incubation

State of the Camera

Our parents are doing well, and fortunately all has been quiet at the nest. We captured a short video of one of our dedicated parents (I think it’s the male) in the rain not long ago, keeping the eggs warm and relatively dry. When the male eagle stands up and moves to the edge of the nest in the video, I think he’s relieving himself over the side before retaking his position on the eggs. The action on the cam right now is kind of slow, but it’s the kind of action we like to see at this time of year — uneventful incubation.

Update on the Camera

As our cam watchers know, our cam image went bad a couple days ago and now has temporarily improved, although we’re still getting a dark image on occasion. We’ve been online with our Eagle Cam for 11 years now, and we’ve never had an issue with the camera equipment at the nest itself during that time. We have had the eagles hit the camera and nudge it out of position when flying in and out of the nest (an issue we eliminated when we migrated to a pan-tilt-zoom camera), but we’ve never had cabling or camera problems around the nest that we couldn’t access.

When the dark image problem first appeared a few weeks ago, we did some maintenance on the ground and it seemed to fix the issue, but then it came back a few days ago with the colder weather. Over the past few days, we tried swapping out and improving most of the connections on the ground, but the image did not improve. It did improve, however, when the weather warmed a bit. This makes us a little concerned that something might be wrong with a cable near the nest — which of course we can’t visit while the eggs are there or even when the chicks are small and need their parents nearby. It’s possible a squirrel has chewed on the cable or a crack has developed, but right now about the best we can do is hope the clear image stays with us. If it is affected by weather, then we’re hoping that at hatching time, the weather is like it is now, which seems to allow for a good image most of the time.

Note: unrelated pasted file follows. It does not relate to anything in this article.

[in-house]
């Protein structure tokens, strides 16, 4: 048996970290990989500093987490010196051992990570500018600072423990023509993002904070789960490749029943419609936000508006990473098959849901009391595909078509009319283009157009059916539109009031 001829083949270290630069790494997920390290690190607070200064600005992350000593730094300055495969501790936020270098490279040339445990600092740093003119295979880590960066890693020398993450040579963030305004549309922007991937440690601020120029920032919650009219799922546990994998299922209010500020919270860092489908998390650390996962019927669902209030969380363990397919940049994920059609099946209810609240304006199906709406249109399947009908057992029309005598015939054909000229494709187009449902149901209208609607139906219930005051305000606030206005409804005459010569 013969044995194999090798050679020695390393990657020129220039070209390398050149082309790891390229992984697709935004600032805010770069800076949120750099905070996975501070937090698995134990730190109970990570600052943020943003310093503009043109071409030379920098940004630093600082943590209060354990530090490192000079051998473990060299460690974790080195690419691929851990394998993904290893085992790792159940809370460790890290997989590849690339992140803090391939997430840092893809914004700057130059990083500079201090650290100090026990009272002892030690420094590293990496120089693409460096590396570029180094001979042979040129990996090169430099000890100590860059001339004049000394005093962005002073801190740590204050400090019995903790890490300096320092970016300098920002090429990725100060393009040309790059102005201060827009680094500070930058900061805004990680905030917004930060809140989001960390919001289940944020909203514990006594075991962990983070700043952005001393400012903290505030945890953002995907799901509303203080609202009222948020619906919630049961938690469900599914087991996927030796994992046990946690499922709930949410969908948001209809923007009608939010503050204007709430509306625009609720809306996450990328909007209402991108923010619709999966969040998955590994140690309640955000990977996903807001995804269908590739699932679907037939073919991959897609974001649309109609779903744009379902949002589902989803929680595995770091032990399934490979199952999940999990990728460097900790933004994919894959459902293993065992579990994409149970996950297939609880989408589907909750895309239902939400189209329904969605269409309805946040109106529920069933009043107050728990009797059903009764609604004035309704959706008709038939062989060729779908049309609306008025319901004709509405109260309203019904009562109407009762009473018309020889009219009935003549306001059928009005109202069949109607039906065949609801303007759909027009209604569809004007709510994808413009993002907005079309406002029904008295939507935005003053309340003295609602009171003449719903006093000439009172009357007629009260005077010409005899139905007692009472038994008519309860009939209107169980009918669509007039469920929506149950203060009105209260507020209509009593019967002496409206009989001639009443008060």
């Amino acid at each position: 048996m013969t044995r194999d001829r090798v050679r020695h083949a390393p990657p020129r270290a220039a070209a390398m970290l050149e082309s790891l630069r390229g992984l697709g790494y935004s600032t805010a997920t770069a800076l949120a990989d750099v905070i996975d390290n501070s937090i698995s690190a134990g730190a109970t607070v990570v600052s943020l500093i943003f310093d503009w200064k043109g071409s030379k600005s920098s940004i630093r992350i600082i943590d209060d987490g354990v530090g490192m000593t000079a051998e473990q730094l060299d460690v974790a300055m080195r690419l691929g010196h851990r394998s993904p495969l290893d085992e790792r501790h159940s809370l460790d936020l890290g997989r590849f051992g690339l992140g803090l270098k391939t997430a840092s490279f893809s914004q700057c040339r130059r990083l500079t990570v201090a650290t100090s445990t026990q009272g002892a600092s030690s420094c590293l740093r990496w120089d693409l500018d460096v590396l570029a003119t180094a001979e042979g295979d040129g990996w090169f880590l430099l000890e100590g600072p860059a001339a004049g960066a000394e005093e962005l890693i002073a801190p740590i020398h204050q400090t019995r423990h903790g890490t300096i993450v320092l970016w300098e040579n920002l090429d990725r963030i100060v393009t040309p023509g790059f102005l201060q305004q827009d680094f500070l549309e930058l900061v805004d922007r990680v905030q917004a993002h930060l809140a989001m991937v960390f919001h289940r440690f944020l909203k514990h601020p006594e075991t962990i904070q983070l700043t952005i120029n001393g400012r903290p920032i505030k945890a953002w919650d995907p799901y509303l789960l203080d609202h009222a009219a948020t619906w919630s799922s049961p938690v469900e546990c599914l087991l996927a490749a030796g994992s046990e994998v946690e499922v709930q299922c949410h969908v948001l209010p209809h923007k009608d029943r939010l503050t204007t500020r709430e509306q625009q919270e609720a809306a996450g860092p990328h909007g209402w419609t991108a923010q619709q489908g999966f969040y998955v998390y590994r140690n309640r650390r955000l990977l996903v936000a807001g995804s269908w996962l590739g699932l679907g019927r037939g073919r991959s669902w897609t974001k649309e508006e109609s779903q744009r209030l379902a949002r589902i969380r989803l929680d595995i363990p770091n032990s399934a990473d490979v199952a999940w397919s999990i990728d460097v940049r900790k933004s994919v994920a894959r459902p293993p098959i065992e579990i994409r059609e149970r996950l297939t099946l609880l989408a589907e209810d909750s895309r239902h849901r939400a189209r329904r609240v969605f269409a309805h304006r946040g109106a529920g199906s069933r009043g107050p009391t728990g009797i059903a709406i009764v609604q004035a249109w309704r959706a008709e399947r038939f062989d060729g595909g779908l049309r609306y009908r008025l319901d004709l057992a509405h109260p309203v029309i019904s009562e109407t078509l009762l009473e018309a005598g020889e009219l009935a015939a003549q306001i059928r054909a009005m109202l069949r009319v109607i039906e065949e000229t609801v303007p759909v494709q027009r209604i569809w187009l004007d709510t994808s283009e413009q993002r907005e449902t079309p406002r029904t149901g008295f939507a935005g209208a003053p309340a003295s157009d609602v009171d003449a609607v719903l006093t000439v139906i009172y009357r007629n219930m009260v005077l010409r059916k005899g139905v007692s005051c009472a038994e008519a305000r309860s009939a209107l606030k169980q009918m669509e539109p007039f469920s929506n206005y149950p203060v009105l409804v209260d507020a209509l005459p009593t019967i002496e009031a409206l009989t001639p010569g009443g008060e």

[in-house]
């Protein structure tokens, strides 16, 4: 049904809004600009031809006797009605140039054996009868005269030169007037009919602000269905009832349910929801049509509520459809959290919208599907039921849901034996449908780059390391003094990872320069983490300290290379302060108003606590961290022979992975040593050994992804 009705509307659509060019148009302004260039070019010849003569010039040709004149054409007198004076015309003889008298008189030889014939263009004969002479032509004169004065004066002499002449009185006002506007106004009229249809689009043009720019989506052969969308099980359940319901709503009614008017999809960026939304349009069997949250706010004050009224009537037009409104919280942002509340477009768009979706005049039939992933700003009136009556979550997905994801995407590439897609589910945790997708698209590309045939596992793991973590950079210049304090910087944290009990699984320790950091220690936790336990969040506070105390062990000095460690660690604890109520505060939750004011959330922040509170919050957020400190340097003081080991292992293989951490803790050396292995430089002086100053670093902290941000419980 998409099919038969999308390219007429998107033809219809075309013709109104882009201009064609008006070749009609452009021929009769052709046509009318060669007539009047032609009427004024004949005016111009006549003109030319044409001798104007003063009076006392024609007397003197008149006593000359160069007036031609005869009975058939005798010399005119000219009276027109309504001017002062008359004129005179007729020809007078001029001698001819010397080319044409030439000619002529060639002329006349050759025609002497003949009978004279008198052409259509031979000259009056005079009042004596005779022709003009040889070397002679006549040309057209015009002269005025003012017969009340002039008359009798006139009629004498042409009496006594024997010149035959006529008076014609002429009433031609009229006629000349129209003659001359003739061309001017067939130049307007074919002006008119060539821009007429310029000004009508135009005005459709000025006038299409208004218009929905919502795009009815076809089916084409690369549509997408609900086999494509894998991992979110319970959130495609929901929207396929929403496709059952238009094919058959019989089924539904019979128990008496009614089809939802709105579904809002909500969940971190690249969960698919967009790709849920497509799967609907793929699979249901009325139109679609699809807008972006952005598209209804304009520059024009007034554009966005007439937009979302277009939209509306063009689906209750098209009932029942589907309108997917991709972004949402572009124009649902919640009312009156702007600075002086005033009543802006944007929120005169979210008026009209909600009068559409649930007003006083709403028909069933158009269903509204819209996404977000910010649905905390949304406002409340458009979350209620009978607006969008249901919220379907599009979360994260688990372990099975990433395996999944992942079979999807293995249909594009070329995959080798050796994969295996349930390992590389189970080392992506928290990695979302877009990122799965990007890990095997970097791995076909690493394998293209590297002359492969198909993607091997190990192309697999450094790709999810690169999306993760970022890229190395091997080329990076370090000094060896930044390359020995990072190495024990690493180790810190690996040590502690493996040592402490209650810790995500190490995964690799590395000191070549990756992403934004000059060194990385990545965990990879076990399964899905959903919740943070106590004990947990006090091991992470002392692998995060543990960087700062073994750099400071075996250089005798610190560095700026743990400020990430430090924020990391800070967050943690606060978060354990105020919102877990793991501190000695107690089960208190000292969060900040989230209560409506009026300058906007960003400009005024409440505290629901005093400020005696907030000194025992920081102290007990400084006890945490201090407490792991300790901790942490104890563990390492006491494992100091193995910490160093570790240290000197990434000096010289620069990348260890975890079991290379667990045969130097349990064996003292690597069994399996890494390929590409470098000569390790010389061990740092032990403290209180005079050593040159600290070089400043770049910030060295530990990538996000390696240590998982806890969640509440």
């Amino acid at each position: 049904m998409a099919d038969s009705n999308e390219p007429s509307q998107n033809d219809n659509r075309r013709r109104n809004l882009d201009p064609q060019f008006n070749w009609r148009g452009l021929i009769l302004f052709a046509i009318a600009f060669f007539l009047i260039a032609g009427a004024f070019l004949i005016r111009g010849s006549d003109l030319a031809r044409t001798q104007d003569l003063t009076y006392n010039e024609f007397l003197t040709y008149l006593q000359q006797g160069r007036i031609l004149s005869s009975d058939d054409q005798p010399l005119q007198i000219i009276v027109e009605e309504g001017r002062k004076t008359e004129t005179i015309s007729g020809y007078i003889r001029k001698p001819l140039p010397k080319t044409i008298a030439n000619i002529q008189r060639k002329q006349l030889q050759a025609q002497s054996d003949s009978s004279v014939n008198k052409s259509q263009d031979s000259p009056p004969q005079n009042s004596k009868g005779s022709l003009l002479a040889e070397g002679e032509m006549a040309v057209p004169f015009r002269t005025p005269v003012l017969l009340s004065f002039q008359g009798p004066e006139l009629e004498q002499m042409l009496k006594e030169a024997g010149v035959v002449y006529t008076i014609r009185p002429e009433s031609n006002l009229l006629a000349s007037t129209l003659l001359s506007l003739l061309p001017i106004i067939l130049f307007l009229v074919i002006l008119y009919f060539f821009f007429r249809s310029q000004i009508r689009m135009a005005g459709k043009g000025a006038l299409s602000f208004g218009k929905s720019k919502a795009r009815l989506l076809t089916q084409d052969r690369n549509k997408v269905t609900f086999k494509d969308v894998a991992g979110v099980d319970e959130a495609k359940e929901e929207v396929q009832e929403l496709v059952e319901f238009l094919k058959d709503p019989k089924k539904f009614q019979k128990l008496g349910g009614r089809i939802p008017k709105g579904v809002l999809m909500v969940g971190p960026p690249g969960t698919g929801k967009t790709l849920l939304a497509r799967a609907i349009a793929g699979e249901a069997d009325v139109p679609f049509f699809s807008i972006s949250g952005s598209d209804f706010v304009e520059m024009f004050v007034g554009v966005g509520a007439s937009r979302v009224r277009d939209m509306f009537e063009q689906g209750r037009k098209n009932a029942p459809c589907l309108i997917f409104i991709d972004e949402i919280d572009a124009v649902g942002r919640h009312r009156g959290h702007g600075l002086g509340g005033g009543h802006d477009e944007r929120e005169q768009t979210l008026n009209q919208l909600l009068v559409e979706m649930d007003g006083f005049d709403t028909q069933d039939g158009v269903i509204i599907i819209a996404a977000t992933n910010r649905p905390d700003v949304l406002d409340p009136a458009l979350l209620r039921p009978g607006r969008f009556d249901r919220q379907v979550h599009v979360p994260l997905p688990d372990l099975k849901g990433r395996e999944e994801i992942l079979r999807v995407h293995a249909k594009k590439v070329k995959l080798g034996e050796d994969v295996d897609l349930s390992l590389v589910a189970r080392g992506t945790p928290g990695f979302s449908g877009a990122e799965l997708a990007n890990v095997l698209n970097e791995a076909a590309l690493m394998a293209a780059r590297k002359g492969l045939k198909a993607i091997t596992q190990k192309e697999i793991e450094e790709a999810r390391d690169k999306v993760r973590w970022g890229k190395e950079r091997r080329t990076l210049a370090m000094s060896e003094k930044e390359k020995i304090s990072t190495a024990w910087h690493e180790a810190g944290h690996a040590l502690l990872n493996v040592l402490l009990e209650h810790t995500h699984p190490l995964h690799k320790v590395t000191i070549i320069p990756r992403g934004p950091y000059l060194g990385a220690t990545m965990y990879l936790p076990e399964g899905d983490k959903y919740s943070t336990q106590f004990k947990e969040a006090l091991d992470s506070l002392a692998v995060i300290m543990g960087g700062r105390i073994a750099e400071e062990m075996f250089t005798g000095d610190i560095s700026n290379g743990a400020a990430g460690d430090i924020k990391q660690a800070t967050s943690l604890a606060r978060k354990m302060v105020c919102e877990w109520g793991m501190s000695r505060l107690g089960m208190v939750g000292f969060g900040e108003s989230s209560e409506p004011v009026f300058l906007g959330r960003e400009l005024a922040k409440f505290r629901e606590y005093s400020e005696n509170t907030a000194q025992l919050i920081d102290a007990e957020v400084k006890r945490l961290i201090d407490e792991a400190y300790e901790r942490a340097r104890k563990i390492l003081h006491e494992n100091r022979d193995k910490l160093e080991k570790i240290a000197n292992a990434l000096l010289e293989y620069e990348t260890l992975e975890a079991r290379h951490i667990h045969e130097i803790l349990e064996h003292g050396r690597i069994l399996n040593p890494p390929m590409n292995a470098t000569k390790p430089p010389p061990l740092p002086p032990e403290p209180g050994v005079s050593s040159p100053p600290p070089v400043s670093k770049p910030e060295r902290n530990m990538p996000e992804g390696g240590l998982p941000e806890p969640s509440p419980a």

While we’re talking about our cam operation, it seems like a good time to mention that this weekend we had a visit from WildEarth.tv. We’ve been in talks with them about possibly moving our operation to streaming video. As some of our long-time fans know, the reason we haven’t moved to streaming video before this is because affordable broadband was not available out at the Refuge (which is in a very rural location), and so we didn’t have the technology available to get streaming video up to the Internet. That situation has improved, and a partnership with WildEarth.tv would give us some added benefits that might make streaming video possible. We’re still in the early stages of exploring this partnership, but the meeting this weekend went well, and I’m feeling hopeful that this might happen and be in place for next eagle season. If it did happen, it would mean we would have a small banner ad to help pay for the broadband, but we would have high quality live video and sound online, and also an online archive of videos that cam watchers could view if they missed any action on the nest. We’re also exploring an additional ad-free feed for schools to use, since we know we have several classrooms that tune in to watch the eagles during the season.